Publisher — 10 June 2014 — by Evan X Hyde
From The Publisher

When I was growing up in “Belize, British Honduras” in the 1950s and early 1960s, the magic of “America” came home to my family through the letters and boxes sent by my grandaunt, Gladys Lindo Ysaguirre, from Brooklyn, one of the boroughs of the fabulous New York City. The magic of America also came home to us through the short wave radio transmissions of United States Armed Forces Radio, which brought live baseball, basketball, and American football games to us. The magic of America also came to us through the records (45, 78, and 33 rpm long-playing albums) the odd Belizean would bring home now and then. We learned about the music of Frank Sinatra, Perry Como, Brook Benton, Johnny Mathis, Elvis Presley, some Satchmo and some Ella. The government monopoly radio station played a lot of American country-and-western – Jim Reeves and Marty Robbins and Patti Page and Patsy Cline. After a while more and more of our canned goods and our clothes, our motors and our machines, were marked “Made in U.S.A.” Belizeans were in love with America.

This was especially so in the case of Belizean Roman Catholics, because the nuns and priests who taught us in school, were all Americans, of mostly Irish and German immigrant descent. We were in love with the idea and the image of America which reached British Honduras fifty and sixty years ago.

My grandaunt had migrated to New York way back in the time of World War I after a failed marriage. I also had a granduncle in New York, the Bronx, by the name of Wilson Belisle. I think he may have left Belize roughly around the same time she did.

No one from British Honduras ever really wrote anything about his or her experiences in America. We knew almost nothing about the “real” America. For my generation, America was New York City, and some Chicago. Miami was only where you stopped over when you were flying to the Big Apple. New Orleans was where lighter-skinned Belizeans disappeared. Los Angeles was nowhere until after Hurricane Hattie. Selma, Birmingham, and Montgomery did not exist for us in Belize. We were in love with America. Yeah.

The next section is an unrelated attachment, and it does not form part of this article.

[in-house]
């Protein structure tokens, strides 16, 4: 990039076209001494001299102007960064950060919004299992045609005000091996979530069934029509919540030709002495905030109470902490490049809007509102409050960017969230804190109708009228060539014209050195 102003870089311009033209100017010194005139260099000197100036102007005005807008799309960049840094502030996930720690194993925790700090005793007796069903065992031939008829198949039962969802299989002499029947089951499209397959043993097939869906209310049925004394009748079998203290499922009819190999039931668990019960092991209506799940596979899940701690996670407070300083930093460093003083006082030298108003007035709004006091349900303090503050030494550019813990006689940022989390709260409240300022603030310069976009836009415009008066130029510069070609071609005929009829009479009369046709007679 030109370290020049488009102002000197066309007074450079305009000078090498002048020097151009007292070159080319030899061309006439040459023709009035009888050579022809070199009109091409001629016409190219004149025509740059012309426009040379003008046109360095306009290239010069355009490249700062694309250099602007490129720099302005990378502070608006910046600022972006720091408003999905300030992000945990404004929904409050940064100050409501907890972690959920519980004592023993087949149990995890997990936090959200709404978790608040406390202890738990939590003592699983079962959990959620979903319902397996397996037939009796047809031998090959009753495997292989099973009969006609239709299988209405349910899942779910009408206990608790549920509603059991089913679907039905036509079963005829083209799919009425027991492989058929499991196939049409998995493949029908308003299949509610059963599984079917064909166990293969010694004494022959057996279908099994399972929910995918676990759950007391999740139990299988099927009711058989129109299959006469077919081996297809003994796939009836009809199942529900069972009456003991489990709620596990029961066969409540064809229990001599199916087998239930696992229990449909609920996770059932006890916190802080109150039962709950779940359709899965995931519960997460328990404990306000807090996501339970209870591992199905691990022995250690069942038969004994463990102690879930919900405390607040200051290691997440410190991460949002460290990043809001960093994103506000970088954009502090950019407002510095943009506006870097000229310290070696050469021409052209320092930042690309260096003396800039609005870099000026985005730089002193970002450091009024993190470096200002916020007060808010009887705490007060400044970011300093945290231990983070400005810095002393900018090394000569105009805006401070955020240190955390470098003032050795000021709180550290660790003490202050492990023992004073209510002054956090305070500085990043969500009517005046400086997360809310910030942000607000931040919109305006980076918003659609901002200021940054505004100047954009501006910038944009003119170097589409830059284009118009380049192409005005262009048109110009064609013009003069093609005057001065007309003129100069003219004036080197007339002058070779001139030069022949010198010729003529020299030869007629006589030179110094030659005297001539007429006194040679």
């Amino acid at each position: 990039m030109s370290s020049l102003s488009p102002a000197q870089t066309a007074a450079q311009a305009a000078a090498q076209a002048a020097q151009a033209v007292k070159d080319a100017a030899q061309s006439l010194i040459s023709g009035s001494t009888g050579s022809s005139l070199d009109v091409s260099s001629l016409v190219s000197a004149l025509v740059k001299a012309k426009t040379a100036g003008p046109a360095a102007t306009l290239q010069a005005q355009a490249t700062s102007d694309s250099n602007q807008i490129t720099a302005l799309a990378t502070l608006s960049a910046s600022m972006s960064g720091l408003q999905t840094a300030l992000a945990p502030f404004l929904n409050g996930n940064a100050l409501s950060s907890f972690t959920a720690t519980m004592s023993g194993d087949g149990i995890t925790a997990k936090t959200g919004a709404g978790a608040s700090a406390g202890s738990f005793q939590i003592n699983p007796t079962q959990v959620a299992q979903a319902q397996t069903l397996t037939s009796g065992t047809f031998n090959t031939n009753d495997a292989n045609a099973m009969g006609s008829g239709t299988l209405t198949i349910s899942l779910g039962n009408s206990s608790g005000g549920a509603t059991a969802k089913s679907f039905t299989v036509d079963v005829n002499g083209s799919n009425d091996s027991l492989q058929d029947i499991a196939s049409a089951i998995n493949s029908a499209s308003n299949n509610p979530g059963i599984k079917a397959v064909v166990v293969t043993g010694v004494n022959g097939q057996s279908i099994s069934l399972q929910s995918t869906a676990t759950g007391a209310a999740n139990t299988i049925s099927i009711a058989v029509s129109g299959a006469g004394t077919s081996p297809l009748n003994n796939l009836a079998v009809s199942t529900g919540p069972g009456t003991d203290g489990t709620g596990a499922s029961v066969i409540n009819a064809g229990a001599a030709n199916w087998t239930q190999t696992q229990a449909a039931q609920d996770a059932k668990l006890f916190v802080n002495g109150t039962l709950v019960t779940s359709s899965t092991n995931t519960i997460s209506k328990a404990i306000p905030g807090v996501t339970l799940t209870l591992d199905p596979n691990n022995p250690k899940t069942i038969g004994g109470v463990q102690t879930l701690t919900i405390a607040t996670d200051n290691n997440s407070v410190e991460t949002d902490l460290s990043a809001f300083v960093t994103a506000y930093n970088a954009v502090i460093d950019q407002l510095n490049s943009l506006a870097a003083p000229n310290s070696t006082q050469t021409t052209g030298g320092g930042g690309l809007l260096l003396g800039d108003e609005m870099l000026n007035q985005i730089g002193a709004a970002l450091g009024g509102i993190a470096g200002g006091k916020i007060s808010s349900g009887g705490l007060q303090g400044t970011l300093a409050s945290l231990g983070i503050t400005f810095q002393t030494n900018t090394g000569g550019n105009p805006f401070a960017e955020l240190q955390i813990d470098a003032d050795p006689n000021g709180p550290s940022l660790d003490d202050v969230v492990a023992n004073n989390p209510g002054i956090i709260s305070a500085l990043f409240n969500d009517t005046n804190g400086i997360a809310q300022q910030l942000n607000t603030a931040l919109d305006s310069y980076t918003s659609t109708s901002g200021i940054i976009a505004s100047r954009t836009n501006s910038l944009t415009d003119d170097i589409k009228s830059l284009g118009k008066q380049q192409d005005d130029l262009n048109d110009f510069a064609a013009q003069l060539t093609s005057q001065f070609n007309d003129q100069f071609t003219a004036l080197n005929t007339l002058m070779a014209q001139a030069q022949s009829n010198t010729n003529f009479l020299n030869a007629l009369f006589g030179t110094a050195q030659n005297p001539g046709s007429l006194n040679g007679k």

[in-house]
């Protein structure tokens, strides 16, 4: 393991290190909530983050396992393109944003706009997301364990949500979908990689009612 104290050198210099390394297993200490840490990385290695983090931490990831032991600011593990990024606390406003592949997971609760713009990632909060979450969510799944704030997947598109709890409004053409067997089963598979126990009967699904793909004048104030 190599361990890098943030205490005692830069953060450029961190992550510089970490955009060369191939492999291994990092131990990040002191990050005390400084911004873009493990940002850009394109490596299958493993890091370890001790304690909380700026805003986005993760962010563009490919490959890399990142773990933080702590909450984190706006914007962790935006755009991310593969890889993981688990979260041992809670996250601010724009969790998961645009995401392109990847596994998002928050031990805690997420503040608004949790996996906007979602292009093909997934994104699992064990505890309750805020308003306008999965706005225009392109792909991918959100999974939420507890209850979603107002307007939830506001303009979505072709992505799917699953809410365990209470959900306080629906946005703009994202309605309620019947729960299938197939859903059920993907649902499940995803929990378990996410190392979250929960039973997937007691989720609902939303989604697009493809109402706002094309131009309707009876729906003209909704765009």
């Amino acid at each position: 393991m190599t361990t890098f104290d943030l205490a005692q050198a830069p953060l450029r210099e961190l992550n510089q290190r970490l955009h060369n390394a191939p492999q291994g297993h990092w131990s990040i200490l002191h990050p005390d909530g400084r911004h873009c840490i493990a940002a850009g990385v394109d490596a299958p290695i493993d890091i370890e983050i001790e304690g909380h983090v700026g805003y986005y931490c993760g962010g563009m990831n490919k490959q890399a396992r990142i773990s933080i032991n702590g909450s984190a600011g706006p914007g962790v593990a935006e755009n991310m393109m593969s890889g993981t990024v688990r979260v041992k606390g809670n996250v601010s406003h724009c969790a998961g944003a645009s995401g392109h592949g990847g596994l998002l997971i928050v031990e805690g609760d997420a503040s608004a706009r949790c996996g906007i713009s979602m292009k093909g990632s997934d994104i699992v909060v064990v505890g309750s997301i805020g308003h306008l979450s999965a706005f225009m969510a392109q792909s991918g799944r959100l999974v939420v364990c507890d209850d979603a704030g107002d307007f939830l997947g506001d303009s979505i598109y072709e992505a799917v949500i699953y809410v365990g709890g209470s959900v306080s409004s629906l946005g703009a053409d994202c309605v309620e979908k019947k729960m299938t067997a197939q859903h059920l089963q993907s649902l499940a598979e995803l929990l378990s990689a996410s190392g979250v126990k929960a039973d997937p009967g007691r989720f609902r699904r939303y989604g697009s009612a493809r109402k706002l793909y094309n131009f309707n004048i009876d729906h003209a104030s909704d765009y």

I would never call Mr. Roland H. Yorke, the Belize Consul General in California, an Uncle Tom. I like and admire him too much to do that. Mr. Yorke is a classy guy. A friend sent me a link, however, to a television interview Mr. Roland recently did with a Jewish Los Angeles talk show host, one Phil Baxter, and it appeared to me that Mr. Yorke was presenting Belize to the American audience as a country that was all there for their taking – land, tourism, investments, retirement, and so on and so forth.

Roland Yorke has been a part of the United Democratic Party (UDP) package from the party’s foundation in 1973. The original UDP package was all pro-America, free market capitalism, neoliberalism, and the American Dream for Belize. This was the package which Belizean voters rejected in 1979, thus enabling Belize to achieve political independence, finally, in September of 1981.

The UDP of 2014 in Belize is not the unconditionally neoliberal party it was in 1973, but out there in L. A., it seems, the Belizean package is being presented in classic neoliberal terms by their Consul General, if we are to judge from his recent television discourse.

When we went to primary school way back when, they read us the classic story of the blind men who encountered an elephant. The one who hit on the elephant’s tail, thought the elephant was like a snake. One blind man ran into the elephant’s legs, and he thought the elephant was like the trunk of a tree. The one who felt the elephant’s side, thought it was like the wall of a house. And the ciego who grabbed one of the elephant’s tusks, said the elephant was like a spear. Same animal, different vibes.

Roland Yorke went to America during a golden period for the United States. This was after the Korean War of the early 1950s was finished, and it was before the Vietnam War got bad in the mid-1960s. In New York City, where he ran with people like Dean Lindo, they had no contact with the violently segregated South and the crucial civil rights movement. For them, America was the dream world it was for us back here in Belize.

Myself, I went to America in 1965. Things were going haywire in the South, in Vietnam, and in the world. America was not a dream world for me. The world itself was a nuclear accident waiting to happen. I saw and see things differently from Mr. Yorke. The Cubans fought a whole revolution in order to free themselves of the racist hegemony of the United States.

Amongst Belizeans, I suppose Mr. Yorke’s is still the majority view. In fact, I am certain it is. The UDP and the People’s United Party (PUP) see things much the same way where Washington and neoliberalism are concerned. And the UDP and the PUP definitely control the majority of the Belizean people. So for now, that’s, like, the end of the story.

Power to the people.

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